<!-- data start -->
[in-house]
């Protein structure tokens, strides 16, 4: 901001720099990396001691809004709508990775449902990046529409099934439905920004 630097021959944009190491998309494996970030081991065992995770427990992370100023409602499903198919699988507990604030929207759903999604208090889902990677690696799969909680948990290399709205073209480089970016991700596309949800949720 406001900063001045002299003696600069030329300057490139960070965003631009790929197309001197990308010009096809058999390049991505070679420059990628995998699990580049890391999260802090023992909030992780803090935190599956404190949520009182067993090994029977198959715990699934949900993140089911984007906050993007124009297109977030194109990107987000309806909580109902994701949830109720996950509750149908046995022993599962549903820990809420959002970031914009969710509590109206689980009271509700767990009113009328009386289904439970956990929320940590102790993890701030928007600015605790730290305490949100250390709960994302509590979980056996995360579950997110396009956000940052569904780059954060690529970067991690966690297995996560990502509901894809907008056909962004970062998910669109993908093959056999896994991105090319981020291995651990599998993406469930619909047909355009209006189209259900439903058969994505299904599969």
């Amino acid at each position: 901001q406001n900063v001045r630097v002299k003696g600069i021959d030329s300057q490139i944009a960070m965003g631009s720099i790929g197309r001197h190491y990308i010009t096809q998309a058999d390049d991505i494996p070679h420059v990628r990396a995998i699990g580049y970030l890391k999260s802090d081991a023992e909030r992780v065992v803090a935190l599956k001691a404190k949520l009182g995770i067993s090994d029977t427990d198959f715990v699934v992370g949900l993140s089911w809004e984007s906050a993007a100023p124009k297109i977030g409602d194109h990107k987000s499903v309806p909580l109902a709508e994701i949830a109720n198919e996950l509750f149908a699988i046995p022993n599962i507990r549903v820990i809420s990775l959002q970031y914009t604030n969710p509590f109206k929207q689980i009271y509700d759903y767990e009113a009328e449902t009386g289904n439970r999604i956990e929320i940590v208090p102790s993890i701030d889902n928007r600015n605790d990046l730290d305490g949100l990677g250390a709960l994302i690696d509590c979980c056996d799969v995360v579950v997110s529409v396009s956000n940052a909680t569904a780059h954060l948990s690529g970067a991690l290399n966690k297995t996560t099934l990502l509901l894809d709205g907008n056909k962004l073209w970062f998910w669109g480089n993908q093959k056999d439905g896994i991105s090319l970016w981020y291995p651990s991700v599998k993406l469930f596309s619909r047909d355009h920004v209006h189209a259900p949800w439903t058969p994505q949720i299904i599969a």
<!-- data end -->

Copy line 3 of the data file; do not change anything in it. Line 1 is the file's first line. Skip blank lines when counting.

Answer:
């Amino acid at each position: 901001q406001n900063v001045r630097v002299k003696g600069i021959d030329s300057q490139i944009a960070m965003g631009s720099i790929g197309r001197h190491y990308i010009t096809q998309a058999d390049d991505i494996p070679h420059v990628r990396a995998i699990g580049y970030l890391k999260s802090d081991a023992e909030r992780v065992v803090a935190l599956k001691a404190k949520l009182g995770i067993s090994d029977t427990d198959f715990v699934v992370g949900l993140s089911w809004e984007s906050a993007a100023p124009k297109i977030g409602d194109h990107k987000s499903v309806p909580l109902a709508e994701i949830a109720n198919e996950l509750f149908a699988i046995p022993n599962i507990r549903v820990i809420s990775l959002q970031y914009t604030n969710p509590f109206k929207q689980i009271y509700d759903y767990e009113a009328e449902t009386g289904n439970r999604i956990e929320i940590v208090p102790s993890i701030d889902n928007r600015n605790d990046l730290d305490g949100l990677g250390a709960l994302i690696d509590c979980c056996d799969v995360v579950v997110s529409v396009s956000n940052a909680t569904a780059h954060l948990s690529g970067a991690l290399n966690k297995t996560t099934l990502l509901l894809d709205g907008n056909k962004l073209w970062f998910w669109g480089n993908q093959k056999d439905g896994i991105s090319l970016w981020y291995p651990s991700v599998k993406l469930f596309s619909r047909d355009h920004v209006h189209a259900p949800w439903t058969p994505q949720i299904i599969a």